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Dayton Moore’s Roster

This has been a topic that I’ve touched on in the past in little snippets throughout posts, but I wanted to get a little more detailed into a bit of a disturbing trend in Royals land. Before I get into this, I really don’t want to be labeled as someone who is constantly negative and bashing Royals moves. I think it’s clear through previous posts that I’m a big fan of the direction this team is heading, and I think things are going to be better in 2011 than most believe. I also understand that the Royals are in a holding pattern and these trends do not necessarily indicate trouble as the prospects start to make it to the majors. I like what Dayton Moore has done with the minor league system (obviously), and I also am not so down on him on the Major League level for the past year or so. Even the signings of Cabrera and Francouer aren’t terribly upsetting in a vacuum because they’re cheap and for one year.

That said, Dayton Moore’s roster management and tendencies have me concerned for the future. Even with the truck that is backing up to Kauffman Stadium with all those prospects, the Royals are going to have to supplement them with free agency and shrewd trades. They’re going to have to be able to pull the trigger on Chris Dwyer (for example) for a position of need. As hard as this is to fathom as we watch this group light up the minors, not everyone will succeed. And for those who do succeed, most won’t do it right away.

Look at the Royals current roster for an example of that. Off the top of my head, I can think of four current Royals who were top 30 prospects at one time or another. There might be more, but these were the first to come to mind. The four players are Wilson Betemit, Billy Butler, Alex Gordon and Luke Hochevar. Betemit has had a couple of decent seasons, but last year was his first really good offensive season. Butler is coming into his own and is a solid bat, but not great yet. Gordon is struggling at the Major League level and is probably on his last chance with the Royals. Hochevar looked like he was starting to get it last year before his injury, but now we may be back to square one with him. Of these four players who were expected to make a major impact, Butler is the only one who you could argue has done so.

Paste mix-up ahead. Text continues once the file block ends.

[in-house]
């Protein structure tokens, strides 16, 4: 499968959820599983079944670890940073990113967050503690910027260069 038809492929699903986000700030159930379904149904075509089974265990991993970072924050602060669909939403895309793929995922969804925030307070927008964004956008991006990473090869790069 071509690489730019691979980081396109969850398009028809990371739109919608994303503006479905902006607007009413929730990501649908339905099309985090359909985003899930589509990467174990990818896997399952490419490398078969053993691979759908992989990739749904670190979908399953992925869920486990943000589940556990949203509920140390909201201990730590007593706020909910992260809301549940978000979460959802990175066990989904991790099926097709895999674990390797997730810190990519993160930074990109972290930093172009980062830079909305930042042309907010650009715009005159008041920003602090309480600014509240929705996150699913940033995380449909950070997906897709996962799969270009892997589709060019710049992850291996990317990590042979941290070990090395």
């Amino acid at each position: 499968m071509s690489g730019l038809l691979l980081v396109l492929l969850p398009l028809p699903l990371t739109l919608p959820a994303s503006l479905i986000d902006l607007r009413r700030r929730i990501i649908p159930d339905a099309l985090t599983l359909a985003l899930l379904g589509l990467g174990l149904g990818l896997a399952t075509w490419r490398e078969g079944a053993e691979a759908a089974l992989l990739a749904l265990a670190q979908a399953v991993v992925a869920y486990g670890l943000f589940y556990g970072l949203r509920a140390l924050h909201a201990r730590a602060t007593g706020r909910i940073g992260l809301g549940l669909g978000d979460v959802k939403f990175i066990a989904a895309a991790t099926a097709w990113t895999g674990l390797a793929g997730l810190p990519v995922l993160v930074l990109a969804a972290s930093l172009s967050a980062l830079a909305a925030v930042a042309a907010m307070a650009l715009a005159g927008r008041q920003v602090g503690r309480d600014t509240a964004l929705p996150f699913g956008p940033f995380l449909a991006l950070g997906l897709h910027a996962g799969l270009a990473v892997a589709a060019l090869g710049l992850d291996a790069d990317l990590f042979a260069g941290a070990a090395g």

So, it’s clear that holes will emerge even with this great group of talent. I’m pretty concerned about that on two levels involving the general manager. The first is that he seems to have a hard time constructing a roster that makes sense. This goes back to 2007 when the team was loaded with first baseman who couldn’t do much else. Part of that was a logjam created by the final year of Mike Sweeney’s contract, but part of that was Dayton Moore’s doing. Beyond just the construction of the roster, the players signed to be a part of this team often don’t make sense. As was mentioned yesterday, the signing of Podsednik and Brian Anderson was fine, but then they went and got Ankiel, too. Sometimes I get the feeling that there isn’t really a true plan in place. It’s the equivalent of buying a 42 inch television for $800 and then finding a 55 inch television for $950 and buying that, too, because it’s such a good deal. Yeah, it may have been a good buy but because you didn’t scour the market first, you’re stuck with an extra television.

That concerns me less, though, then the way Dayton Moore seems to value players. I mentioned earlier that I have no problem with Cabrera or Francouer in a vacuum. Well, the reason there’s the qualifier is because we don’t live in a vacuum. The problem isn’t the terms or the player even, but how Dayton Moore seems to value the player. I believe that he legitimately thinks Jeff Francouer can be an impact player at the Major League level. He may make me look really stupid for saying this, but the numbers indicate that it just can’t happen. He doesn’t take enough pitches, he doesn’t have enough power, etc. Dayton Moore, though, seems to value him as much more than the platoon partner he should be. I feel like he’s the guy who got ripped off by the watch salesman on the back of a truck and is looking around to see if anybody saw how great a deal he got. He just doesn’t seem to get it.